· As long as people remain silent and isolated from one another, they don't realize the protection of collective action - safety in numbers.
· 'The Passive Bystander Effect' (psychologist Stanley Cohen) Individuals wait for someone else to act and diffuse their personal responsibility into the collective responsibility of the group. Also, the larger the group the lower is the likelihood that any individual person will spontaneously take action himself.
· More information alone is unlikely spur action. People need the social support and the validation of others. They will not accept the reality of the problem unless they see others engaging in emotionally charged debate, protest, and meaningful, visible alternatives. (The alternative media)(Air America)(Impeachment efforts by a few in Congress)

Denial and Psychic Numbing
· It is frightening, unsettling, and intolerable for many Americans to question these core beliefs about our leaders and to accept the reality of extensive fraud. Also, ignorance is bliss, but for the moment, and knowledge implies responsibility, which may be feared and avoided. (Bush stealing the 2000 and 2004 elections) (Bush's AWOL from the National Guard and cocaine use)

Avoidance and Compartmentalization
· People want to retreat, to focus on their own survival, family, daily life and pleasure, which are manageable.
· Stanley Cohen in his book States of Denial wrote that the capacity to deny particular levels of awareness is the normal state of affairs for people in an information-saturated society. In order to deny the moral implications of something it is necessary at some level to recognize its existence. It is a state of simultaneous 'knowing and not-knowing'. (Bush's reluctance to accept Global Warming)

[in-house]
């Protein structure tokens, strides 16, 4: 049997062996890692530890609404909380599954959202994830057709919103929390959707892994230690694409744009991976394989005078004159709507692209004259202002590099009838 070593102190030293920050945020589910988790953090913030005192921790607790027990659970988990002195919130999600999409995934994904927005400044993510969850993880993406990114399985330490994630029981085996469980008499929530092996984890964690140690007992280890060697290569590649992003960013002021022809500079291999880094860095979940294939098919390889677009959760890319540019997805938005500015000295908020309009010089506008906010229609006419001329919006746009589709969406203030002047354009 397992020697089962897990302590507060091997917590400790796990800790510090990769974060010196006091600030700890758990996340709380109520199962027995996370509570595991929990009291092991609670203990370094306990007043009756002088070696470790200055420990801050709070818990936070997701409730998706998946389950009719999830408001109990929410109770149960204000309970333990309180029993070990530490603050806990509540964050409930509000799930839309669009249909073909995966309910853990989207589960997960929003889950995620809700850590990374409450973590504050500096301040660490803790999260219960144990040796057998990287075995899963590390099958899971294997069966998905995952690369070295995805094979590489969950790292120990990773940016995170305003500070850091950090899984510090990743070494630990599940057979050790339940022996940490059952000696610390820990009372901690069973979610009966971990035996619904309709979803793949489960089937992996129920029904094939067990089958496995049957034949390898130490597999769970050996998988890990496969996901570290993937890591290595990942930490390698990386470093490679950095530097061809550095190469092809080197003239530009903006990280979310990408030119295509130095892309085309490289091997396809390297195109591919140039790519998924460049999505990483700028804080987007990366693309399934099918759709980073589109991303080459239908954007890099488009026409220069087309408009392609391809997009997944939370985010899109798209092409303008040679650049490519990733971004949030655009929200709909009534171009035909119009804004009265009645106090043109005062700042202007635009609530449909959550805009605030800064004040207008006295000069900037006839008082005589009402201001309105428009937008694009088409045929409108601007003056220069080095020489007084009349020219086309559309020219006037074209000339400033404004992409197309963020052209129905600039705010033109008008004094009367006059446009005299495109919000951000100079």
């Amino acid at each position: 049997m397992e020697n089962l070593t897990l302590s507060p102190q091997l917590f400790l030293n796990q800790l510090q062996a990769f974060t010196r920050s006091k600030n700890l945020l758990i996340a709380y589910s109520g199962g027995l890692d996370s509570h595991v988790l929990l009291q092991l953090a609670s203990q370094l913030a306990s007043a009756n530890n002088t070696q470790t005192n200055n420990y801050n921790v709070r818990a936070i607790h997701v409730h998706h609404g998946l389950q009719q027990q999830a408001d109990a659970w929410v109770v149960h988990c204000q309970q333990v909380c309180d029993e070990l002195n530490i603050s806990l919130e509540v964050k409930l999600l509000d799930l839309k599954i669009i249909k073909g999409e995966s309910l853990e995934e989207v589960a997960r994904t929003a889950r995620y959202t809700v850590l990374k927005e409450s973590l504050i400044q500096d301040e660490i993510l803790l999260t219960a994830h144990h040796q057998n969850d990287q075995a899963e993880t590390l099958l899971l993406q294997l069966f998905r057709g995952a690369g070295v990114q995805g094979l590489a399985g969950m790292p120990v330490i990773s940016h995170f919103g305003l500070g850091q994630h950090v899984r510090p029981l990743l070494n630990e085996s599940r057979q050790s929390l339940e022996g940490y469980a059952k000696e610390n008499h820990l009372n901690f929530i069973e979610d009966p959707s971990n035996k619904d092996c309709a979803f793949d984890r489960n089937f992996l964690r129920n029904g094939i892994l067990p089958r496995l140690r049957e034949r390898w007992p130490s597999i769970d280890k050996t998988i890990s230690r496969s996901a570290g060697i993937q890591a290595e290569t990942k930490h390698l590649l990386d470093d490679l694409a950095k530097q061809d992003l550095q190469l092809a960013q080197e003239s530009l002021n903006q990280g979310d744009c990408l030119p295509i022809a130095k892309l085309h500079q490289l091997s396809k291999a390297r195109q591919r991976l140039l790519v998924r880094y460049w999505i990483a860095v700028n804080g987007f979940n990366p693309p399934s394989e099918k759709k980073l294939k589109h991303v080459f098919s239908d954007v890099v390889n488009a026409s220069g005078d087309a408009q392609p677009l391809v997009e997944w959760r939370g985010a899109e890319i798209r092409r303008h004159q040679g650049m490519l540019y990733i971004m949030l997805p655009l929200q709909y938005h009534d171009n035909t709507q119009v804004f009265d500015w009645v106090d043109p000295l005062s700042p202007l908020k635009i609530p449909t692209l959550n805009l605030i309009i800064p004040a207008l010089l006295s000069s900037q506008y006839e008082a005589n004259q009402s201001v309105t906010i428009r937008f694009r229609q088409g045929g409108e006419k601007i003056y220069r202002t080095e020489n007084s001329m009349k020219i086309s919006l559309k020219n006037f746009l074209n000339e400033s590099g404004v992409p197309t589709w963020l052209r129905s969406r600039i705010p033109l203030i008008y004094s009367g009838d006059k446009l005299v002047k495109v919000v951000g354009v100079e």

http://www.opednews.com/articles/opedne_dan_meri_060122_bush_2fgop_supporters_.htm

Still, propaganda is at the heart of it:

The Bush administration's Orwellian logic, particularly since the events of September 11, 2001, is clearly exemplified by the endlessly growing list of Congressional acts, programs, and initiatives--and language--which are described or employed in such a way as to convey the opposite of what they actually do or intend.
http://www.sourcewatch.org/index.php?title=Bush_administration_Orwellian_logic

In his June 25, 2003, New York Times' article "Still plenty of newspeak, but it's less Orwellian," Geoffrey Nunberg writes:

"...Orwell is the writer most responsible for diffusing the modern view of political language as an active accomplice of tyranny. As he wrote in 'Politics and the English Language,' 'Political language ... is designed to make lies sound truthful and murder respectable, and to give an appearance of solidity to pure wind.'

Orwellian resonances in phrase like 'weapons of mass protection,' for nonlethal arms, or in names like the Patriot Act or the Homeland Security Department's Operation Liberty Shield,

...an Orwellian note in the name of the Pentagon's Total Information Awareness project, which was aimed at mining a vast centralized database of personal information for patterns that might reveal terrorist activities. (The name was changed last month to the Terrorist Information Awareness program, in an effort to reassure Americans who have nothing to hide.)"
Now this interests me. Because of all the deception, I find the NSA spying the most difficult to understand in regard to American acceptance.